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TEI 59th annual conference summary.

The following summary of TEI's 2004 Annual Conference was prepared by Monika M. Siegmund, chair of the Institute's Communications Committee.

TEI celebrated its 60th anniversary in style. High-spirited members, all finely decorated in colorful beads and boas, descended on New Orleans. TEI extends its special thanks to the sponsors who hosted a variety of welcoming receptions with true southern hospitality.

TEI worked just as hard as it played in the Big Easy. Lynn Jordan and Judy Zelisko opened the conference with a preview of the Corporate Tax Department Survey results. Members shared their thoughts and suggestions on how the data should be presented. Detailed findings from the survey will be available soon, as the final report is now at the printer. News of the survey's release will be posted on www.tei.org.

President Bush had not yet signed the 2004 tax bill as the conference convened; therefore, the legislative update was devoted more to a question-and-answer session. The provocative questions from Lindy Paull of PricewaterhouseCoopers and Richard Grafmeyer of Capitol Tax Partners (both in Washington, D.C.) were posed to the Treasury Department's Helen Hubbard. Shortly after the conference, the government issued substantial guidance that answered many of the questions.

The presentation by Stephen Boocock of Deloitte & Touche (Chicago) and Louis Carlow of PwC (Washington) was significantly updated from that which appeared in the binders to take into account new legislation. They outlined what actually happened to various proposed penalties and pointed out that there is an extended statute of limitations, which has retroactive effect. (Note: The updated handout was included on the CD-ROM distributed to registrants after the conference.)

LMSB Commissioner Deborah Nolan spoke at Monday's luncheon. In her remarks, she concentrated on the IRS goals of service, enforcement, and modernization, as well as the need for the IRS to balance those goals and ensure they are carried out responsibly. On the enforcement front, the IRS is planning to increase the audit coverage of the non-CIC (large case) group. LMSB's top priorities are the implementation of recent legislation, transfer pricing, and abusive tax transactions.

Tuesday's keynote address by Donald Nicolaisen, Chief Accountant for the SEC, focused on the need for including income tax discussions in the Management Discussion and Analysis. He also stressed the expectation that the tax function of a company be discussed during at least one audit committee meeting of the company. The standing-room-only crowd engaged in a lively question-and-answer period following Mr. Nicolaisen's remarks.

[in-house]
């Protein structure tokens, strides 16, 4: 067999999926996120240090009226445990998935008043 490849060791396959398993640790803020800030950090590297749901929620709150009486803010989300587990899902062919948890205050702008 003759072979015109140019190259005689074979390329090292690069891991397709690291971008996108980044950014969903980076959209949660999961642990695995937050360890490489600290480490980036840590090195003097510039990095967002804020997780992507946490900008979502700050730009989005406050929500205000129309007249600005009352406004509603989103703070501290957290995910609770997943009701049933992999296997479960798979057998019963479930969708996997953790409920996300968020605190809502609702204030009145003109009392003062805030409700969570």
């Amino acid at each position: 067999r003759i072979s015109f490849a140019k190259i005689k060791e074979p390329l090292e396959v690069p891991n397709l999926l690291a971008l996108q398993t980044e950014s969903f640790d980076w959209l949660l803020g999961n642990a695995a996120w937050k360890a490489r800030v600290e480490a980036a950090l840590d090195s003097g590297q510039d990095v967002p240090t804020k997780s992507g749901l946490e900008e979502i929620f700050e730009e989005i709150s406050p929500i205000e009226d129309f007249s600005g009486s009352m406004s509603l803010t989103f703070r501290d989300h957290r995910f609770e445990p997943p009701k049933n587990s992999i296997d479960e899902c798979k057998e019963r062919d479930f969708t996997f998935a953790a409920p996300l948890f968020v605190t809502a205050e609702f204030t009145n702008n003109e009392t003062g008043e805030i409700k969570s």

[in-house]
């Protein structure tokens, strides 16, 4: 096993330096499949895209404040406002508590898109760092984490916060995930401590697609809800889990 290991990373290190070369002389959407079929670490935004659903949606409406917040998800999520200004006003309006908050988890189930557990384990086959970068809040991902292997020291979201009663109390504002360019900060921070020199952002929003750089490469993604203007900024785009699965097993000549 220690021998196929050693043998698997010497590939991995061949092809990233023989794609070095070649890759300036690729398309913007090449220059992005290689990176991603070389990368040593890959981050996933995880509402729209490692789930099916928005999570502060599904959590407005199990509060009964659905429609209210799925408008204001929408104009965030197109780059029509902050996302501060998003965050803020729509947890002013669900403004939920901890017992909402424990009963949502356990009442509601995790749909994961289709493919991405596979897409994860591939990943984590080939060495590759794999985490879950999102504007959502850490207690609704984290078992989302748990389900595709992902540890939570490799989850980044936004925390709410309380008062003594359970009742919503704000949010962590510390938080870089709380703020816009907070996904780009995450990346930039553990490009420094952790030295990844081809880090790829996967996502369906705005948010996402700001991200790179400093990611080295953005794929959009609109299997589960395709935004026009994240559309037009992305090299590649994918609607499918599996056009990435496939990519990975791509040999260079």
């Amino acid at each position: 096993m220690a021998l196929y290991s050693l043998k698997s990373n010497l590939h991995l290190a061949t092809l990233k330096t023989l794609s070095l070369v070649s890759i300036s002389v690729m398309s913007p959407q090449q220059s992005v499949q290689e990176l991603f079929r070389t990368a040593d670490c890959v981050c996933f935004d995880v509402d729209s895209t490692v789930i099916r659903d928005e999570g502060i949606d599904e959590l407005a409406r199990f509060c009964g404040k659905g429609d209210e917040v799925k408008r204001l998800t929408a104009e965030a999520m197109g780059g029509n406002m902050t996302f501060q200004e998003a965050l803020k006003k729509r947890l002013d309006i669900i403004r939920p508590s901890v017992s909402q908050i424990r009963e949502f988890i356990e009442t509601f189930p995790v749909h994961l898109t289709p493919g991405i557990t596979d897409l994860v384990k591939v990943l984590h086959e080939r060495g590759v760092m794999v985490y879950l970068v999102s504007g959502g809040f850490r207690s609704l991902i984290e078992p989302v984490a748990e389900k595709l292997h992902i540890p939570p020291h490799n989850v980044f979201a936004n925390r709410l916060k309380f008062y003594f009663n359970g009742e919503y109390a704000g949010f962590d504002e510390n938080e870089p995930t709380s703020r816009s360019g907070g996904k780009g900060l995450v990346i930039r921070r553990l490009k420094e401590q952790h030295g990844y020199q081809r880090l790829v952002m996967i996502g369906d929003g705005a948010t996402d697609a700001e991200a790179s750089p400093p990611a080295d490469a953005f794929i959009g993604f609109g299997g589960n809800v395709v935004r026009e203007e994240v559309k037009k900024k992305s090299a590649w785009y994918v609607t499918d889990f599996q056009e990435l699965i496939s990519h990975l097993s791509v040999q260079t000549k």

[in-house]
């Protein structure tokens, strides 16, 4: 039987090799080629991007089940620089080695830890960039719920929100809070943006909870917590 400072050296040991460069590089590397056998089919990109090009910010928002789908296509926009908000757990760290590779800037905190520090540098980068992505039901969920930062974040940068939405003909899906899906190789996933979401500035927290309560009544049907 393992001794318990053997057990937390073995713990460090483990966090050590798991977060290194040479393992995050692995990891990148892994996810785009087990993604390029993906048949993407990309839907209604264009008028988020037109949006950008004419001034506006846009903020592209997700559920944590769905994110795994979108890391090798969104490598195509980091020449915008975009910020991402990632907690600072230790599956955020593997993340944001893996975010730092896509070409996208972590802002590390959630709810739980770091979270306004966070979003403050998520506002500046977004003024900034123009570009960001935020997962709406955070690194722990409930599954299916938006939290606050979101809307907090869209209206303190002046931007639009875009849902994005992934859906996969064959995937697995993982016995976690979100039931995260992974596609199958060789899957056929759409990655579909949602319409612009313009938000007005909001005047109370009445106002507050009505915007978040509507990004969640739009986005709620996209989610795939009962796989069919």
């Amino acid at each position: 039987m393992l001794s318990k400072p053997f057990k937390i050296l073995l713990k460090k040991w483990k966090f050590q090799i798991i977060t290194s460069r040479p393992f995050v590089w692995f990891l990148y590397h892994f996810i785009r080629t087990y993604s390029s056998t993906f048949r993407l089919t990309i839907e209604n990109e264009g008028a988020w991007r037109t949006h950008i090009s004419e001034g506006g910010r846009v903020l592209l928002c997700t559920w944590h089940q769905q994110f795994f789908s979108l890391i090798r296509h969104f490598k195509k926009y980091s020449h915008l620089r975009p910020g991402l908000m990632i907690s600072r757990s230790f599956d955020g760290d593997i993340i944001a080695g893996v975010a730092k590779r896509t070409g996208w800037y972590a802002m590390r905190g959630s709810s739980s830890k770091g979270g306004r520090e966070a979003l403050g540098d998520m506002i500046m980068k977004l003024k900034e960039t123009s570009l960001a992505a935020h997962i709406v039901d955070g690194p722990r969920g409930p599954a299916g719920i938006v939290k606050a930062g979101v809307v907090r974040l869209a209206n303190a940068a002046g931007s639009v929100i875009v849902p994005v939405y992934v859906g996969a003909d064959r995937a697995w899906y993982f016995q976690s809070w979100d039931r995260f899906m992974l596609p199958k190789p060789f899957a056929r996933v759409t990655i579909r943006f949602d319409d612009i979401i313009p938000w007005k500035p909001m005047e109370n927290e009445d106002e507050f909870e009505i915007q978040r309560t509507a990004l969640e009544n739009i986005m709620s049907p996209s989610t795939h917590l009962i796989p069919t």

The conference session on FAS 109 and the Accounting Issue Update proved to be the perfect precursor to TEI's November seminar on financial accounting developments. The main message was that the rules are in a constant state of flux. This was followed by yet another session to demonstrate TEI's advocacy work in respect of the OECD's working groups on permanent establishments and the allocations of profits to such.

Addressing the conference at Tuesday's luncheon, Donald Korb, Chief Counsel of the IRS, reiterated the goals of his office: to (1) help the Commissioner achieve the agency's goals of service, enforcement, and modernization; (2) drive a stake through tax shelters; and (3) create a culture of client service.

Richard Larsen of Ernst & Young in Washington, D.C. provided a very timely presentation on tax department governance--an issue currently at the forefront of most tax executives' agenda.

The session on International Tax Controversies presented by Thomas Linguanti and James O'Brien, both of Baker & McKenzie in Chicago, focused on some of the issues facing taxpayers in resolving their disputes and how to use the Competent Authority process effectively. Unfortunately, there seem to be some problems currently between the Canada and the U.S. Competent Authorities, and many disputes are not being settled as expeditiously as one might hope.

Those that stayed until the end of the conference were rewarded by some very good sessions on state and local tax planning (and "un"-planning) from Jeffrey Friedman of Sutherland Asbill & Brennan in Washington, D.C., and Raymond Carpenter of Holland & Knight in Atlanta. Closing sessions also included the subject of transfer pricing defence strategies from Al Meghji of Osler, Hoskin & Harcourt in Toronto and John Magee of McKee Nelson in Washington, D.C. Last but not least, Mark Ely from KPMG in Washington, D.C. offered much sought after guidance on IRS refund procedures.
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Title Annotation:Tax Executives Institute
Author:Siegmund, Monika M.
Publication:Tax Executive
Date:Jan 1, 2005
Words:718
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